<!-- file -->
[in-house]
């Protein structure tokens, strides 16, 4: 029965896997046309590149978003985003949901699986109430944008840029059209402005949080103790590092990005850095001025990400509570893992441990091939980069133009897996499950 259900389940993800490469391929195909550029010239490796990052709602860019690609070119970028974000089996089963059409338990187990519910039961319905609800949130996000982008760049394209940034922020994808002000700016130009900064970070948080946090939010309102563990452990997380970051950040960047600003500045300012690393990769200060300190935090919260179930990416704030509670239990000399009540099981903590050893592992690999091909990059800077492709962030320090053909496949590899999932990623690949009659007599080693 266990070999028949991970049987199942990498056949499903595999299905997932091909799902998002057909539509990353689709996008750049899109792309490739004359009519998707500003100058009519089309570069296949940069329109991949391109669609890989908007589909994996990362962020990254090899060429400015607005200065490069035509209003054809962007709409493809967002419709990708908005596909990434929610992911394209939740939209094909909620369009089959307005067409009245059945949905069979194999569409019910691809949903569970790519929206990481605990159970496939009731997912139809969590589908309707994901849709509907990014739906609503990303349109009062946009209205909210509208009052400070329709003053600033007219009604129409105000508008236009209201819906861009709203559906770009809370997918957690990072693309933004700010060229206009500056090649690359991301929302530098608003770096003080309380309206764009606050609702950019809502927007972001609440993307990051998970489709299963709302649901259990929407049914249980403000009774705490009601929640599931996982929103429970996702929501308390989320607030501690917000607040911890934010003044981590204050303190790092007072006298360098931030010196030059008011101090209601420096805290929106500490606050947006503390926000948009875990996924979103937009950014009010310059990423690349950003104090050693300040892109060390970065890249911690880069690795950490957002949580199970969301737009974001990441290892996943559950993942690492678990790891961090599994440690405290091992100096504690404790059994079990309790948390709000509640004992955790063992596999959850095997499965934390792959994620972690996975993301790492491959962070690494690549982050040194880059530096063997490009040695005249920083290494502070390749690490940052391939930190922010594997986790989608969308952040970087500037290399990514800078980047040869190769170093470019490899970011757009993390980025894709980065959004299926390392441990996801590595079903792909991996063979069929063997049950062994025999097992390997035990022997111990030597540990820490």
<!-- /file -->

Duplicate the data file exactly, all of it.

[in-house]
């Protein structure tokens, strides 16, 4: 029965896997046309590149978003985003949901699986109430944008840029059209402005949080103790590092990005850095001025990400509570893992441990091939980069133009897996499950 259900389940993800490469391929195909550029010239490796990052709602860019690609070119970028974000089996089963059409338990187990519910039961319905609800949130996000982008760049394209940034922020994808002000700016130009900064970070948080946090939010309102563990452990997380970051950040960047600003500045300012690393990769200060300190935090919260179930990416704030509670239990000399009540099981903590050893592992690999091909990059800077492709962030320090053909496949590899999932990623690949009659007599080693 266990070999028949991970049987199942990498056949499903595999299905997932091909799902998002057909539509990353689709996008750049899109792309490739004359009519998707500003100058009519089309570069296949940069329109991949391109669609890989908007589909994996990362962020990254090899060429400015607005200065490069035509209003054809962007709409493809967002419709990708908005596909990434929610992911394209939740939209094909909620369009089959307005067409009245059945949905069979194999569409019910691809949903569970790519929206990481605990159970496939009731997912139809969590589908309707994901849709509907990014739906609503990303349109009062946009209205909210509208009052400070329709003053600033007219009604129409105000508008236009209201819906861009709203559906770009809370997918957690990072693309933004700010060229206009500056090649690359991301929302530098608003770096003080309380309206764009606050609702950019809502927007972001609440993307990051998970489709299963709302649901259990929407049914249980403000009774705490009601929640599931996982929103429970996702929501308390989320607030501690917000607040911890934010003044981590204050303190790092007072006298360098931030010196030059008011101090209601420096805290929106500490606050947006503390926000948009875990996924979103937009950014009010310059990423690349950003104090050693300040892109060390970065890249911690880069690795950490957002949580199970969301737009974001990441290892996943559950993942690492678990790891961090599994440690405290091992100096504690404790059994079990309790948390709000509640004992955790063992596999959850095997499965934390792959994620972690996975993301790492491959962070690494690549982050040194880059530096063997490009040695005249920083290494502070390749690490940052391939930190922010594997986790989608969308952040970087500037290399990514800078980047040869190769170093470019490899970011757009993390980025894709980065959004299926390392441990996801590595079903792909991996063979069929063997049950062994025999097992390997035990022997111990030597540990820490």